While I have my favorite characters the one I respect the most is Gerald, Henry’s biological father. From the trailers he can be written off as an asshole for what he did, but we all make mistakes. Some just hurt more and are longer lasting than others. We see why Greg made his decision to leave that sent Adele on an emotional cliff dive, and it pains me to think of that reality in the real world. While he can’t go back in time to change the decisions he made, he does step up to the plate eventually as the man he’s supposed to be and displays a gesture most fathers can even begin to comprehend. I will say that too much pride can kill a man and Greg has no problem at adapting to this life lesson. What stood out the most and some may consider it a plot hole, is the audience does find out who Frank really is and why he’s in this predicament. Though the main characters never get that answer or even ask the question. This is beyond frustrating. All the pieces finally come together but the most important question is never asked? That question is how did you get here in this situation. To some it may not matter because their bond at this point was so strong but, and extra line of dialogue or two would’ve sufficed.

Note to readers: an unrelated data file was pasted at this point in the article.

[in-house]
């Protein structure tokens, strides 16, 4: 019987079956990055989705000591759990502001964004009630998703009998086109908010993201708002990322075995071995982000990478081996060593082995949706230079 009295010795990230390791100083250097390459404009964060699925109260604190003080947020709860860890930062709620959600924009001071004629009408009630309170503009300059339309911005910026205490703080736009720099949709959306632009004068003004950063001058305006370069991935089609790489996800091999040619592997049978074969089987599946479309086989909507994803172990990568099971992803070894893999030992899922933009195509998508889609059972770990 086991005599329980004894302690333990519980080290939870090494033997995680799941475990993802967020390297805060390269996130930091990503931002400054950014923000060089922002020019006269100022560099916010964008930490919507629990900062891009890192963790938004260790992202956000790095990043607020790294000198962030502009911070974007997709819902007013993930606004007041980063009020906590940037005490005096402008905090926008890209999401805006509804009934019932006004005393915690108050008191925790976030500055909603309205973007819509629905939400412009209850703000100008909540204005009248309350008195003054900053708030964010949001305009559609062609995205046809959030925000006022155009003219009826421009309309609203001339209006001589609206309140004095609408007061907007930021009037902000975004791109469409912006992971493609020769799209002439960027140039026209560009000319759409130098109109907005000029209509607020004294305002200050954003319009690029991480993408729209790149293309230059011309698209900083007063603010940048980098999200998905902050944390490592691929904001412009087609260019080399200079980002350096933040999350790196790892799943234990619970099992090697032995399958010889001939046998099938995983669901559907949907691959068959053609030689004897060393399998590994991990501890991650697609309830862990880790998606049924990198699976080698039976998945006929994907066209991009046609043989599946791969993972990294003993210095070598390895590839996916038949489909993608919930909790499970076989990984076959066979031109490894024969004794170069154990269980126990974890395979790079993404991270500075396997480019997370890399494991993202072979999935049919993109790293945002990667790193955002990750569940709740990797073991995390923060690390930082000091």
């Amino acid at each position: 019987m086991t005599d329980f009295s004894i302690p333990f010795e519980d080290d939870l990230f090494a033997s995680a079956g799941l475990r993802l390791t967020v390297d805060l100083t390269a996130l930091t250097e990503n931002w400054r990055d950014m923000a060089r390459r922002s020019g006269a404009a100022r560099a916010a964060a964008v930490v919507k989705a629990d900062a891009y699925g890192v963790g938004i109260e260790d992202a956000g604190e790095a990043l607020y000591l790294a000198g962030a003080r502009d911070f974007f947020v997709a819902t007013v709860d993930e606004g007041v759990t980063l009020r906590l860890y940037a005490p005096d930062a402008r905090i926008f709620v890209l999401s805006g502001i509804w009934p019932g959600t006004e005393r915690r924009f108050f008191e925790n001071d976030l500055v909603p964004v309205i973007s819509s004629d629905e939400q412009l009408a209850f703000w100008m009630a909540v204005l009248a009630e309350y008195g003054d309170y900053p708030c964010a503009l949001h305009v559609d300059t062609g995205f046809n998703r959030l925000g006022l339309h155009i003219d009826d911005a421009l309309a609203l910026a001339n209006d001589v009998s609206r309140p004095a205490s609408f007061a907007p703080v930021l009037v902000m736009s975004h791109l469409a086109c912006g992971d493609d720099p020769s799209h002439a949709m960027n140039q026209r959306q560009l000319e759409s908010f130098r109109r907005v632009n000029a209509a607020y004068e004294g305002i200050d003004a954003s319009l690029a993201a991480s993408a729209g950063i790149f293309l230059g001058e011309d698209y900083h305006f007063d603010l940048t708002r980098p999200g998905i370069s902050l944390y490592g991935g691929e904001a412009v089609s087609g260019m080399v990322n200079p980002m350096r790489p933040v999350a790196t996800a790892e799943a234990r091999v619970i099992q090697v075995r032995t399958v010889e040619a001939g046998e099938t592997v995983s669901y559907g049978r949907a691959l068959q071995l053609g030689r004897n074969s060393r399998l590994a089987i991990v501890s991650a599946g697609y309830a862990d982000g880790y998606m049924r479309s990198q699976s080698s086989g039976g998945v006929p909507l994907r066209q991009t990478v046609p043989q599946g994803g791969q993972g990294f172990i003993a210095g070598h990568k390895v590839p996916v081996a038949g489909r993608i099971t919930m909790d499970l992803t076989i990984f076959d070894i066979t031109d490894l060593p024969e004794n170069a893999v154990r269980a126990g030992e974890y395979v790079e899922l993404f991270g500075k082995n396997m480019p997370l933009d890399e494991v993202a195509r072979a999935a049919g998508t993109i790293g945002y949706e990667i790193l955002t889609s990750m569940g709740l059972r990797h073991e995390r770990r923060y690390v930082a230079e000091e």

There were times I really was at the edge of my seat. I really wanted everything to work out between these characters because I really did care. Sometimes one sentence one speaks will save your life in moments of despair, and it’s quite fulfilling when executed the right way. I felt director Jason Reitman accomplished this and much more with his adaptation of the published book. We get a few cameos from other great actors that I won’t mention here, that have their own special place in the story. At times I thought it was ending then still graced with a little more for the extra icing on top. Realistically this is a love story that bloomed over a few days. I still can’t help to think was it real or was Adele just desperate for human companionship. You’ll have to be the judge on that. Their characters are quite older than I am displaying another level of maturity, so when I’m that old it may be easier to narrow done love. Though it still a great time that I thoroughly enjoyed it.